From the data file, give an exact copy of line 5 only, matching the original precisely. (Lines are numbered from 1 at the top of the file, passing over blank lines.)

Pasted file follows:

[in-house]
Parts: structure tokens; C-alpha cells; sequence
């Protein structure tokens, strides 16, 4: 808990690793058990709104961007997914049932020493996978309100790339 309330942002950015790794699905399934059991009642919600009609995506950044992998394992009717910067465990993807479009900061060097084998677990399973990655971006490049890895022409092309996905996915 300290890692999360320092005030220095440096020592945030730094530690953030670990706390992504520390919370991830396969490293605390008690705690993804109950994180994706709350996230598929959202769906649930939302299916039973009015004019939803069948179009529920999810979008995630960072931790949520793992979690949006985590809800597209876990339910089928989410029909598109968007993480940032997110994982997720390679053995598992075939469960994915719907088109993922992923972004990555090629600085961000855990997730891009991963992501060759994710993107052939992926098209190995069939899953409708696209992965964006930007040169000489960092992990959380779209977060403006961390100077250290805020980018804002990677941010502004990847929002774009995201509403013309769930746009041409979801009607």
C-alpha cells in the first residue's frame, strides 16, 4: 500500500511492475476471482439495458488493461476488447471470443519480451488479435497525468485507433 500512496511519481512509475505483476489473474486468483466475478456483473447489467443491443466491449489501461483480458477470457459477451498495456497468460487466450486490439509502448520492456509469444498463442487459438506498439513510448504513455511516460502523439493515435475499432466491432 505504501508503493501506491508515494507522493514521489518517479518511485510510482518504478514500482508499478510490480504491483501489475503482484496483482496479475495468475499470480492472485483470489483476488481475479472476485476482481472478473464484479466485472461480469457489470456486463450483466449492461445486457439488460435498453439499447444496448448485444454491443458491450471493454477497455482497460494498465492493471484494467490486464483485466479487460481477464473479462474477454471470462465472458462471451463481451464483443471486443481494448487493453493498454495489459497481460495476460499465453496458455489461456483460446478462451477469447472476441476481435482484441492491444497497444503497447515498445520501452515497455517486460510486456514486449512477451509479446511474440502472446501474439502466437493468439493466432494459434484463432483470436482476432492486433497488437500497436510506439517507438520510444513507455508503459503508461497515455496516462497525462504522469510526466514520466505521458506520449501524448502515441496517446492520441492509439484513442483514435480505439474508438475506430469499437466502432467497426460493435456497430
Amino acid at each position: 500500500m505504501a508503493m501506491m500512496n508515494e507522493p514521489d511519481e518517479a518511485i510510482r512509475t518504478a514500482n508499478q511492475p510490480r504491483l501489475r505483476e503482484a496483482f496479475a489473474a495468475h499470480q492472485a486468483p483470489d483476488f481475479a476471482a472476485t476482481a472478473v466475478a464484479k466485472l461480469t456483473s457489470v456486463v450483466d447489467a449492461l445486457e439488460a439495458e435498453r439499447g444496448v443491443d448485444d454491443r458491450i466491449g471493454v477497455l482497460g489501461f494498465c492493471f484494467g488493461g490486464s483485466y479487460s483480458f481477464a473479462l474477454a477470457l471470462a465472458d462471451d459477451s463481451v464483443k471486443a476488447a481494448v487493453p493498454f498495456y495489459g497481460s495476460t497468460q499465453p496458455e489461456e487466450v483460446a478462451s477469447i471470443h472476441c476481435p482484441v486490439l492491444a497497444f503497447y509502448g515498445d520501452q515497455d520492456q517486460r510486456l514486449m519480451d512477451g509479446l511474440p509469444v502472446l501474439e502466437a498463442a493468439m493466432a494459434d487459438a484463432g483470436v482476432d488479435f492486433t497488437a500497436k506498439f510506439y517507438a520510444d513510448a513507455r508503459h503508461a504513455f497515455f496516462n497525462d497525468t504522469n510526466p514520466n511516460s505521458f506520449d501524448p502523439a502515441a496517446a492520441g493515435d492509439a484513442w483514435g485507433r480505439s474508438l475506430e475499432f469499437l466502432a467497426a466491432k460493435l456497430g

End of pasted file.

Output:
Amino acid at each position: 500500500m505504501a508503493m501506491m500512496n508515494e507522493p514521489d511519481e518517479a518511485i510510482r512509475t518504478a514500482n508499478q511492475p510490480r504491483l501489475r505483476e503482484a496483482f496479475a489473474a495468475h499470480q492472485a486468483p483470489d483476488f481475479a476471482a472476485t476482481a472478473v466475478a464484479k466485472l461480469t456483473s457489470v456486463v450483466d447489467a449492461l445486457e439488460a439495458e435498453r439499447g444496448v443491443d448485444d454491443r458491450i466491449g471493454v477497455l482497460g489501461f494498465c492493471f484494467g488493461g490486464s483485466y479487460s483480458f481477464a473479462l474477454a477470457l471470462a465472458d462471451d459477451s463481451v464483443k471486443a476488447a481494448v487493453p493498454f498495456y495489459g497481460s495476460t497468460q499465453p496458455e489461456e487466450v483460446a478462451s477469447i471470443h472476441c476481435p482484441v486490439l492491444a497497444f503497447y509502448g515498445d520501452q515497455d520492456q517486460r510486456l514486449m519480451d512477451g509479446l511474440p509469444v502472446l501474439e502466437a498463442a493468439m493466432a494459434d487459438a484463432g483470436v482476432d488479435f492486433t497488437a500497436k506498439f510506439y517507438a520510444d513510448a513507455r508503459h503508461a504513455f497515455f496516462n497525462d497525468t504522469n510526466p514520466n511516460s505521458f506520449d501524448p502523439a502515441a496517446a492520441g493515435d492509439a484513442w483514435g485507433r480505439s474508438l475506430e475499432f469499437l466502432a467497426a466491432k460493435l456497430g